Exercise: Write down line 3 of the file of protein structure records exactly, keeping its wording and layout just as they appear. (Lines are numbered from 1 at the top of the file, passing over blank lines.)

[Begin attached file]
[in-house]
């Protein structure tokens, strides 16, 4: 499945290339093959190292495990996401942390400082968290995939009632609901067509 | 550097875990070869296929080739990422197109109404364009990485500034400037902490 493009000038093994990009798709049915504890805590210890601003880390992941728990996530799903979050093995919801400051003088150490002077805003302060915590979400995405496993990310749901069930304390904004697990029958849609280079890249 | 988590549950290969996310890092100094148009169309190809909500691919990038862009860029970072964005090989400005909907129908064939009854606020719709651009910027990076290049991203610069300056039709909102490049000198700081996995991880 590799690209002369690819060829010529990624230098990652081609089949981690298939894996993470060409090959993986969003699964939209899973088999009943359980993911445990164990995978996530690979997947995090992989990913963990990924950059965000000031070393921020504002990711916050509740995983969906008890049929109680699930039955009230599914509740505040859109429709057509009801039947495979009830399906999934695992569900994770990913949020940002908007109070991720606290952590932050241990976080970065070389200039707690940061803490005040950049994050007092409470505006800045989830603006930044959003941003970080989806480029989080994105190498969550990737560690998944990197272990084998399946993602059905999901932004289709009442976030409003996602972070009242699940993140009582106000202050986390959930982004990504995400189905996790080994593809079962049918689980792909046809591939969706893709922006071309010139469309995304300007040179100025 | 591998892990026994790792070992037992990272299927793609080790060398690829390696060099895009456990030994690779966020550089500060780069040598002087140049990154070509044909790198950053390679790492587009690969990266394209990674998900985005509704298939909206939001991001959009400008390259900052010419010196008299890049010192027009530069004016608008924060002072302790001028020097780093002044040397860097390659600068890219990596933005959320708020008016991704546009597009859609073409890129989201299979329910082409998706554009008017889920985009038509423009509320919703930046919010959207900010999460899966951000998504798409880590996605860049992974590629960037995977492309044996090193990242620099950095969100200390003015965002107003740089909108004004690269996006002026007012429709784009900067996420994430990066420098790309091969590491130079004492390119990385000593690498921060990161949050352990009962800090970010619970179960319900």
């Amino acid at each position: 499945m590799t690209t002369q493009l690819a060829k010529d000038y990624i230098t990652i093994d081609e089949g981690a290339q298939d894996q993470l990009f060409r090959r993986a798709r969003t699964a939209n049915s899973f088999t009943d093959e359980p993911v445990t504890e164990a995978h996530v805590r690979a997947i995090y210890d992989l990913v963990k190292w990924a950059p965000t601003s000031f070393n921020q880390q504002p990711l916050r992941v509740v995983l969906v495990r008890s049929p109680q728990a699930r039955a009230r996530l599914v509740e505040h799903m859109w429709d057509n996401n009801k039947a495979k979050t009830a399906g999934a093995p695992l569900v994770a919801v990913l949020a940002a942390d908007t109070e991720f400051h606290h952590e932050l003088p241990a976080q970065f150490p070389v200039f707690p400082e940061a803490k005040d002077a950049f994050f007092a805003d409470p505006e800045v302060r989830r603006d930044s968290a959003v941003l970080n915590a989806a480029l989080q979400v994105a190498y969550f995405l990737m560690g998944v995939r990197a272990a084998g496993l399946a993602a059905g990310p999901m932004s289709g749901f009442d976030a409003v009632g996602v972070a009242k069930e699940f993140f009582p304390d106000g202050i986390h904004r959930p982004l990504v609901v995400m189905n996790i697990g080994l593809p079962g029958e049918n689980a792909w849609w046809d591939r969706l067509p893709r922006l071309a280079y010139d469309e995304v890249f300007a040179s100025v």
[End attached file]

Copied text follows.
């Amino acid at each position: 499945m590799t690209t002369q493009l690819a060829k010529d000038y990624i230098t990652i093994d081609e089949g981690a290339q298939d894996q993470l990009f060409r090959r993986a798709r969003t699964a939209n049915s899973f088999t009943d093959e359980p993911v445990t504890e164990a995978h996530v805590r690979a997947i995090y210890d992989l990913v963990k190292w990924a950059p965000t601003s000031f070393n921020q880390q504002p990711l916050r992941v509740v995983l969906v495990r008890s049929p109680q728990a699930r039955a009230r996530l599914v509740e505040h799903m859109w429709d057509n996401n009801k039947a495979k979050t009830a399906g999934a093995p695992l569900v994770a919801v990913l949020a940002a942390d908007t109070e991720f400051h606290h952590e932050l003088p241990a976080q970065f150490p070389v200039f707690p400082e940061a803490k005040d002077a950049f994050f007092a805003d409470p505006e800045v302060r989830r603006d930044s968290a959003v941003l970080n915590a989806a480029l989080q979400v994105a190498y969550f995405l990737m560690g998944v995939r990197a272990a084998g496993l399946a993602a059905g990310p999901m932004s289709g749901f009442d976030a409003v009632g996602v972070a009242k069930e699940f993140f009582p304390d106000g202050i986390h904004r959930p982004l990504v609901v995400m189905n996790i697990g080994l593809p079962g029958e049918n689980a792909w849609w046809d591939r969706l067509p893709r922006l071309a280079y010139d469309e995304v890249f300007a040179s100025v």